It must be a size suitable to the amount of turtles you are keeping. A 4 x 8 pen will house 3-4 adult turtles. Enclosures can be made from wood, cinder blocks, or any other building material. Fencing can also be used but it is a must that there be at least a 24 visual barrier so the turtles cannot see through. A turtle that can see the outside will constantly try to get out. The visual barrier also keeps the turtles from climbing the fencing. Which believe it or not is possible!

It is a good idea to incorporate an underground barrier as well. Box turtles dig and they can dig under the walls of your enclosure. The barrier can be accomplished many different ways.  Chicken wire buried 8-12 inches below the bottom edge of the enclosure is one way.  Another is to make the sides of the enclosure 8-12 inches taller and once the walls are in place fill the enclosure with 8-12 inches of substrate. This will make it so that the inside floor is actually 8-12 inches above ground level. A third way is to line the inside perimeter of the enclosure with bricks. The bricks are laid on their side and buried so they are flush with ground. Turtles almost always try to dig at corners or where the walls meet the ground. They will quickly learn they cant dig through the brick.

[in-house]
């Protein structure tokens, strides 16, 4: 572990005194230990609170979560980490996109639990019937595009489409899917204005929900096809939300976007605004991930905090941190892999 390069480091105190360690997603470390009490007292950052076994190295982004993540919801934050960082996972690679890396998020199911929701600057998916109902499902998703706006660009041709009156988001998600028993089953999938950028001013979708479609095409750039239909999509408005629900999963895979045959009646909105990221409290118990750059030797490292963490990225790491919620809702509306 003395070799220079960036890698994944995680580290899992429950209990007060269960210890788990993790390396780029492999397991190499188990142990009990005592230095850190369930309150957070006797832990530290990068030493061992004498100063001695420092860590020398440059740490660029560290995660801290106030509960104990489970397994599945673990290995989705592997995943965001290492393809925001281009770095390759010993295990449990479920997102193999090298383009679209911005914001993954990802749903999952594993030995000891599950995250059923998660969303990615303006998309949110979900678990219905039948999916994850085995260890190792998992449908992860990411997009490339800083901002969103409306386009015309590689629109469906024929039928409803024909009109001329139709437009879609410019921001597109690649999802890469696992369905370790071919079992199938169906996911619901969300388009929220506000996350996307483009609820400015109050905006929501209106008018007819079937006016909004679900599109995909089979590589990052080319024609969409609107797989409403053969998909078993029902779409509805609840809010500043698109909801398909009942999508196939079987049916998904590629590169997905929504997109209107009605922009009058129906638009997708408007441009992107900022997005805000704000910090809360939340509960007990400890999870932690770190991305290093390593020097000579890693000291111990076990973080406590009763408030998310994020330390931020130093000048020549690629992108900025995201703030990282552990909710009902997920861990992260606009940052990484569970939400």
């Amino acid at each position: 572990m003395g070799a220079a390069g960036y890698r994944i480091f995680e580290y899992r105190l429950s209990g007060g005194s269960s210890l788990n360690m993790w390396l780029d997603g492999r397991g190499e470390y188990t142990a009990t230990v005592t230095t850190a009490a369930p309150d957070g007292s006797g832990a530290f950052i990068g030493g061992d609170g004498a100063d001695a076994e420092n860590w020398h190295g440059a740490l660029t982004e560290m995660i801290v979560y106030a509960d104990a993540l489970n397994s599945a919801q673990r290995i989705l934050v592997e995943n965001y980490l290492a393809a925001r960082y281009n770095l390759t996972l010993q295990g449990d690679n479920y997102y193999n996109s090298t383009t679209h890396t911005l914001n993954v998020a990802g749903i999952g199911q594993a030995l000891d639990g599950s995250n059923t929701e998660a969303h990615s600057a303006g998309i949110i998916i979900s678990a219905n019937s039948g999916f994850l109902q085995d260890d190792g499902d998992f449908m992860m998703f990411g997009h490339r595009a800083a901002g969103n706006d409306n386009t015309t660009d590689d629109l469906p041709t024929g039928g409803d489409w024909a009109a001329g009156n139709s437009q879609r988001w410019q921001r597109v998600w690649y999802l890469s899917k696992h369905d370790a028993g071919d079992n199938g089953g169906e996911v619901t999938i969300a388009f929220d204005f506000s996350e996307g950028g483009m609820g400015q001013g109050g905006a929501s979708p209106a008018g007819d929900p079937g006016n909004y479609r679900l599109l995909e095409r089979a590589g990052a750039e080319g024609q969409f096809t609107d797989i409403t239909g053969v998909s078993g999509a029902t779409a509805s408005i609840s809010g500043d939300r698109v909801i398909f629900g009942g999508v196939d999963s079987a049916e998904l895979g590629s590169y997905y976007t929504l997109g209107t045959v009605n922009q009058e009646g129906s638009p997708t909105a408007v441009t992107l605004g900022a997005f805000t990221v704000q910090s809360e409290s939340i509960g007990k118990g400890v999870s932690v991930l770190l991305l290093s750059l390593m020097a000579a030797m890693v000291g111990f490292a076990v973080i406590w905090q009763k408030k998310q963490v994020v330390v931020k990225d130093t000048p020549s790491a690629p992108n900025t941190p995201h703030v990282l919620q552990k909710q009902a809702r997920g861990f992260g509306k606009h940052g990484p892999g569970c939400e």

Once the enclosure walls are up and the digging barriers in place it is time to decorate! First the water area. Suitable water areas can be made from any shallow plastic pan. Things commonly used are plastic paint pans and cat litter boxes, but any shallow plastic pan will work provided it is not too deep and that the turtles can enter and leave easily. If a pan is too deep the bottom can be lined with bricks to provide a suitable depth.